Collecting signatures

Pat Roush, left, and Becky Wagman, center, guide voters such as Marilyn Murphy of Bel Air, right, in how to properly sign the petition. Roush and Wagman are volunteers with Maryland Marriage Alliance, which set up a table outside the MVA office in Bel Air to repeal the same-sex marriage law by putting it on the ballot. (Amy Davis/Baltimore Sun / May 23, 2012)

Church-led activists hoping to repeal Maryland's same-sex marriage law plan to deliver the first batch of petitions ahead of schedule this week, and they say the number of signatures will far exceed the mark.

The question is: By how much?

There's little doubt that the Maryland Marriage Alliance, a group opposing the law, will eventually have enough petitions to trigger a referendum this fall. At this early juncture, both sides will be looking at the number and geographic spread of the signers to gauge ground-level enthusiasm for the repeal effort.

They will be evaluating the effort against last year's wildly successful drive to challenge the law allowing some illegal immigrants to pay in-state tuition rates. And the traditional marriage group's progress will be measured against its self-imposed goal of producing 150,000 signatures by the end of June.

"The reality is there is incredible excitement out there," said Derek McCoy, executive director of the Maryland Marriage Alliance and pastor of aPrince George's Countychurch. "I don't think there is anything that has hit Maryland like this in years."

By Thursday, the group has to submit a third of the 55,736 signatures needed to petition a law to referendum, or 18,579. McCoy says the campaign will have more than twice that and will deliver the names Tuesday, two days early. After that, the law's opponents have until June 30 to submit the balance of the names.

Supporters of same-sex marriage say the pace seems to be slower than anticipated — and believe a recent string of high-profile endorsements for their cause are helping to swing public opinion to their side.

"We are seeing signs that they are having more trouble than they expected," said Josh Levin of Marylanders for Marriage Equality, a gay rights group that is preparing to defend the state's new marriage law. But Levin quickly added that he has "no doubt" the law's opponents will succeed in putting it before the voters.

Supporters of the law argue momentum started picking up when President Barack Obama this month announced his support for same-sex marriage. Former Secretary of State Colin Powell said in a TV interview that he's in favor.

And the NAACP, the country's oldest civil rights group, voted to endorse the right of gays to marry. The national civil rights group will provide on-the-ground help in Maryland if requested by the local branch, a spokesman said.

New automated polling results — albeit from the gay rights group — show a substantial increase in support for the Maryland law among African-Americans, who make up about a quarter of the state's registered voters and are expected to turn out in high numbers this fall to support Obama. The poll numbers track recent national independent surveys on same-sex marriage.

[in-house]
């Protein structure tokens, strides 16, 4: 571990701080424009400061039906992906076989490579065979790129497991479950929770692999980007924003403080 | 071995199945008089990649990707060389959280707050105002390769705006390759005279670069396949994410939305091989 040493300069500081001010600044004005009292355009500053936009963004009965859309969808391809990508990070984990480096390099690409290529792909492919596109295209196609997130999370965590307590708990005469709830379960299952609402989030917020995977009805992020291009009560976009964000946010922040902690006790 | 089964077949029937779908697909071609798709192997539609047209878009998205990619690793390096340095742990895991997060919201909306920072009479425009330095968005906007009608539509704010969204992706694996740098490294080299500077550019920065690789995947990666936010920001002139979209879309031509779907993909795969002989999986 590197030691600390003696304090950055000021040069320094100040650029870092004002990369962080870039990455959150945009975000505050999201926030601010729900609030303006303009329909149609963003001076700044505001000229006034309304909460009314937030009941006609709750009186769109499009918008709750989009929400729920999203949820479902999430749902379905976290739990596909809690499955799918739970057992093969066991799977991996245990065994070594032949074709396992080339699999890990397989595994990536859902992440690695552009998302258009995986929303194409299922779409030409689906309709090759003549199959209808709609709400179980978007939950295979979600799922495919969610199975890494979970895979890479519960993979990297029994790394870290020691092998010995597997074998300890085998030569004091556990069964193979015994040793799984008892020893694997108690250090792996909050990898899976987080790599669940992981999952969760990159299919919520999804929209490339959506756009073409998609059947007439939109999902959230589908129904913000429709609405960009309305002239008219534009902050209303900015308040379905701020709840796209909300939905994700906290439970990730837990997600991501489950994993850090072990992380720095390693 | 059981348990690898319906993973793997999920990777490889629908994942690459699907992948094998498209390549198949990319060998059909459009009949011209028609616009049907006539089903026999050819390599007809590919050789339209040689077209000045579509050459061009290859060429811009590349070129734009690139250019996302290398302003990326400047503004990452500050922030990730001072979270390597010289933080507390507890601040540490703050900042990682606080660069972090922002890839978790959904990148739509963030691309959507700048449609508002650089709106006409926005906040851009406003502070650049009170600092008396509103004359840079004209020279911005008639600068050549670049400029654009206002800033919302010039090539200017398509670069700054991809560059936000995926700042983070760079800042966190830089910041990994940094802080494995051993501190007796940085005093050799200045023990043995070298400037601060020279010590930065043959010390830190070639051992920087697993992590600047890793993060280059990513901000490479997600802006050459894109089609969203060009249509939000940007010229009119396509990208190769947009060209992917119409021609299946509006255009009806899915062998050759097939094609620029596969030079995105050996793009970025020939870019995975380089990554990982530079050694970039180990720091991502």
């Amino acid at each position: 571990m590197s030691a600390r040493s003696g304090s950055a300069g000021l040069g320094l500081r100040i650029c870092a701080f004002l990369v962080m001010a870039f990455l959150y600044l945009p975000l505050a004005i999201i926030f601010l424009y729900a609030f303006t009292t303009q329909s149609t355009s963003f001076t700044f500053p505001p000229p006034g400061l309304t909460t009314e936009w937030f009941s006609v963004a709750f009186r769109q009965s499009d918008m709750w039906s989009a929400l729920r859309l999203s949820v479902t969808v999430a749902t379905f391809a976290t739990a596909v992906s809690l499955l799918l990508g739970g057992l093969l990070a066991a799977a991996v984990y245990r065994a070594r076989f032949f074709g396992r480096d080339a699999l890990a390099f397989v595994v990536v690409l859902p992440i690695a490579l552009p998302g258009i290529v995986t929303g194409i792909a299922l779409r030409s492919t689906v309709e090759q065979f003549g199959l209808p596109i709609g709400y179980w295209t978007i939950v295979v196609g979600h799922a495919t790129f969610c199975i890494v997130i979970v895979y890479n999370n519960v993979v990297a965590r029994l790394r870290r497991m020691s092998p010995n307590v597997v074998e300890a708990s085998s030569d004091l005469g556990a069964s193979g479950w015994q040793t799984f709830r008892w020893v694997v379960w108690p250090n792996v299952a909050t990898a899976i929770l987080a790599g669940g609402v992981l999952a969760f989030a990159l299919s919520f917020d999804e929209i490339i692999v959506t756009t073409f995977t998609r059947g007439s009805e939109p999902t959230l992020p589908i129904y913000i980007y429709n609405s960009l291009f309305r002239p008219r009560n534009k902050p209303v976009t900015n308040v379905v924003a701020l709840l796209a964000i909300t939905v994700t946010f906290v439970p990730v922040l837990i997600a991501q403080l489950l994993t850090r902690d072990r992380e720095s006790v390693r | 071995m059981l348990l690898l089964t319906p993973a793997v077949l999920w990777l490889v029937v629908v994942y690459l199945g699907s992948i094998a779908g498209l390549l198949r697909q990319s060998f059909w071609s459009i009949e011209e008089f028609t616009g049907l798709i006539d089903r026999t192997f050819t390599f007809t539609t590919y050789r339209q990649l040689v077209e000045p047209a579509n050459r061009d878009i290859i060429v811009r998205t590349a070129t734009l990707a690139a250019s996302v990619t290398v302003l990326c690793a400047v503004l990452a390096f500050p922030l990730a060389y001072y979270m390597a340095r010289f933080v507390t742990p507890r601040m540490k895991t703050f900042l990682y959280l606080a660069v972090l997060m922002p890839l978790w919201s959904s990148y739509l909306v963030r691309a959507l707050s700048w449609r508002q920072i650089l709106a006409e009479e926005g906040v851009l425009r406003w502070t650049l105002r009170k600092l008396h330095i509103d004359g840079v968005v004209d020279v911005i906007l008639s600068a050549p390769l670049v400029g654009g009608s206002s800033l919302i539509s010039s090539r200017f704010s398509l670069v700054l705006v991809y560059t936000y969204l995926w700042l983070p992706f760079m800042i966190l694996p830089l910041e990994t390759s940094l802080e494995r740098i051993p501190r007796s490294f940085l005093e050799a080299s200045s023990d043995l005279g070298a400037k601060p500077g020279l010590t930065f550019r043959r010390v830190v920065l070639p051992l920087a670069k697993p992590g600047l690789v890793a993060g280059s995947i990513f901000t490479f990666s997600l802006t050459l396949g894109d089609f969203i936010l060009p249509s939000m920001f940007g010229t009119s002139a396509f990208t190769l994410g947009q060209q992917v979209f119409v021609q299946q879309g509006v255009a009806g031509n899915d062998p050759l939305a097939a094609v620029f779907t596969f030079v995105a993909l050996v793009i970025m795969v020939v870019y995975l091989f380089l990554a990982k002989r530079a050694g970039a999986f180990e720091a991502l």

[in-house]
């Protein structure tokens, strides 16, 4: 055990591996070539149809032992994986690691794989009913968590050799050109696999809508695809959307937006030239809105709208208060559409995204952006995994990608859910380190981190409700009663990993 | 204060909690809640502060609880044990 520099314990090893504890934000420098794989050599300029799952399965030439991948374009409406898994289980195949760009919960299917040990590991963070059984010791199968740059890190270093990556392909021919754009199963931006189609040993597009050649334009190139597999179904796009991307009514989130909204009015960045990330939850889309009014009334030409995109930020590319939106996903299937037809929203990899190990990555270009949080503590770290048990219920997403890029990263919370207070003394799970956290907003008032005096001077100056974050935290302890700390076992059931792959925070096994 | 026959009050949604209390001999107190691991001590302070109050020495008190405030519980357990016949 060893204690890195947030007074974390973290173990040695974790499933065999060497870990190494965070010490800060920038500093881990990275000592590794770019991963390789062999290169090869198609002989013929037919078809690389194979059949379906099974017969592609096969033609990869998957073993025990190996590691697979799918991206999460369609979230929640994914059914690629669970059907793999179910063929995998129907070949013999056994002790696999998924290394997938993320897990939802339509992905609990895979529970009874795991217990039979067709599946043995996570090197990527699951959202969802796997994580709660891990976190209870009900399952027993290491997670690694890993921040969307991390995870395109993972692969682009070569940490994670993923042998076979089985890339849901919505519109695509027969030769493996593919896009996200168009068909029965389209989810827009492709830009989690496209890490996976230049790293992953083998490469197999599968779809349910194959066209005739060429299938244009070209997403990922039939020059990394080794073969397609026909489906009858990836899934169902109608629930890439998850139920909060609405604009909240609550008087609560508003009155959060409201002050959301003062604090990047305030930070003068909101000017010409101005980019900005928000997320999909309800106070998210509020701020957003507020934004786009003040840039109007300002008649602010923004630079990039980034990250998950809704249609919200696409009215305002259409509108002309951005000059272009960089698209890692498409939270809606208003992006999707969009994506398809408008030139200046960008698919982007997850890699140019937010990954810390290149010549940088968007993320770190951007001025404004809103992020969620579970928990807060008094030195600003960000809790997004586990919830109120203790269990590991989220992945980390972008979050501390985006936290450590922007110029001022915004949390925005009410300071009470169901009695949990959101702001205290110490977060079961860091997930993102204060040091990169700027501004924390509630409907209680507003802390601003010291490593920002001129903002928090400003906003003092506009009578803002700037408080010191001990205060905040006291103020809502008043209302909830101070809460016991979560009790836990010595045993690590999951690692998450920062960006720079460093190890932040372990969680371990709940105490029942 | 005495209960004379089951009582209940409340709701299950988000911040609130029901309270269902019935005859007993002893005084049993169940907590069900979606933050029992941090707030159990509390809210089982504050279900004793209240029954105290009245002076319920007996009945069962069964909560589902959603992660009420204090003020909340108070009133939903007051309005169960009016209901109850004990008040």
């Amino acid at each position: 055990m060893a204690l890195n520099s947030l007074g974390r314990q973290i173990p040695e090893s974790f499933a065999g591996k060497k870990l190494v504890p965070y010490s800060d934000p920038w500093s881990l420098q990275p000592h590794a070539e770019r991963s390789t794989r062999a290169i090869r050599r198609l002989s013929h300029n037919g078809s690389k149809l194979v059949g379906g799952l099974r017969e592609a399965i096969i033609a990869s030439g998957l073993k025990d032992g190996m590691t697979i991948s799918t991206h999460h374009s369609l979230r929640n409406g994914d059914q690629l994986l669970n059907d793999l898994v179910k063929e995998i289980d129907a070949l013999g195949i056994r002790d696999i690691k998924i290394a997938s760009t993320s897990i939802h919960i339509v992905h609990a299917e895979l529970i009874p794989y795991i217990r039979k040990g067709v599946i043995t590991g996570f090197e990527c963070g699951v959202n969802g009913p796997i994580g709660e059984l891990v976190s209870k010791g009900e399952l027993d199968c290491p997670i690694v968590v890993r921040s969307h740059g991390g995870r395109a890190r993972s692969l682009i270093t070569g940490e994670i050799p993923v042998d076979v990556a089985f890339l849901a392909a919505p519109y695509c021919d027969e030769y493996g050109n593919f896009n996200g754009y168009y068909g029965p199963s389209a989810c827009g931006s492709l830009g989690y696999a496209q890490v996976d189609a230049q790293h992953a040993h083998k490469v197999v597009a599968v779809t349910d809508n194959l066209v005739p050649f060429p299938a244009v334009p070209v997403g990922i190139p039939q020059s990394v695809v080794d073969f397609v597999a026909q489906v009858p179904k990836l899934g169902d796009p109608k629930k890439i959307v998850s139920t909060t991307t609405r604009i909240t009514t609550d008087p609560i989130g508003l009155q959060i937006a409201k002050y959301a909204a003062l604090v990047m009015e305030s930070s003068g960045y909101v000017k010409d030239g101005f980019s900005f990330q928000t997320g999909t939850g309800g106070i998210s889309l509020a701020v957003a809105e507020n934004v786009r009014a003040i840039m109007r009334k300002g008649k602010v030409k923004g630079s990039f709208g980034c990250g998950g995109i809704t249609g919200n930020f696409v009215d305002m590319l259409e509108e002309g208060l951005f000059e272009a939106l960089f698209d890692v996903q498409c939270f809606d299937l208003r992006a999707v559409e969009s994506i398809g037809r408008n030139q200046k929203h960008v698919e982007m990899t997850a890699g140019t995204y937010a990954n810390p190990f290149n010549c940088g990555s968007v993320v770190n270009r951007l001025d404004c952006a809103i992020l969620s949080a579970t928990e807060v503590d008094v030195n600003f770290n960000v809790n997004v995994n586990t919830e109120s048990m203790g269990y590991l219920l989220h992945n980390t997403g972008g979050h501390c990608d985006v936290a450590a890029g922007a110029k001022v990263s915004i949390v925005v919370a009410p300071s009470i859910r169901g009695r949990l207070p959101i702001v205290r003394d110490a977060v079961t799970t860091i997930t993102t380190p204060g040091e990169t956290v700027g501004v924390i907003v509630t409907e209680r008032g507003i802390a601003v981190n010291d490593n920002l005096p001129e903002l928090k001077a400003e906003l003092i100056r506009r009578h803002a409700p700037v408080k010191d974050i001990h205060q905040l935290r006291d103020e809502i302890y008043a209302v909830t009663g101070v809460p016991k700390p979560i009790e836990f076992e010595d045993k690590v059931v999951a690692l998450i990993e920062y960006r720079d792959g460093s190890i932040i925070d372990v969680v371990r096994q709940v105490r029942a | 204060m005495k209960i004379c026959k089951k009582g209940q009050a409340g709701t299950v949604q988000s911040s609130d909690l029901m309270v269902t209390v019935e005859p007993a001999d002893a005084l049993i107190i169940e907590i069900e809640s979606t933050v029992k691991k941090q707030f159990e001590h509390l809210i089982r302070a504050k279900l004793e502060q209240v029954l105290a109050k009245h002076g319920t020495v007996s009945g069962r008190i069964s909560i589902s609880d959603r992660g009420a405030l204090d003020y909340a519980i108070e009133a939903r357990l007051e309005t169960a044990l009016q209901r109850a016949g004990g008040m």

Maryland's legislature passed the law legalizing same-sex marriage in March, but it does not go into effect until January 2013. The date was chosen to give opponents time to put the measure on the November ballot.

McCoy says he has no concerns about the pace of signature gathering or flagging enthusiasm. Any perceived sluggishness, he said, is likely due to the rigorous method his group uses to check the petition forms before accepting them. He estimated that several thousand signatures have been rejected and won't be counted.

Completed and verified petitions are whisked away from the group's Hanover headquarters and stored in a steel vault. (McCoy would not say where it is — though he provided photos.)

In Bel Air last week, a steady stream of people approached a table set up by a trio of Maryland Marriage Alliance volunteers outside a Motor Vehicle Administration office. The venue provides a ready supply of people who have to wait around. Those trying to repeal the immigration law used the same method last year.

"Where do I sign up?" was the only question from Donald Johnson, a 76-year-old, born-again Christian who drove his pickup truck to the MVA for the express purpose of signing the petition.

Like most others observed at the site by a reporter, Johnson needed no pitch, explanation or convincing. "I have several nieces and nephews who are homosexual," he said. "I don't approve of their lifestyle."

The Maryland Marriage Alliance started its signature-gathering effort in churches, but has broadened the campaign to include door-knocking as well as stands at festivals and the MVA offices. The organization is not overly hierarchical: One activist in Allegany County took it upon himself to have 17,000 blank petitions inserted in theCumberland Times-News and delivered to Maryland households.

"People are sending those in to us," McCoy said. "We are getting Western Maryland, one by one by one."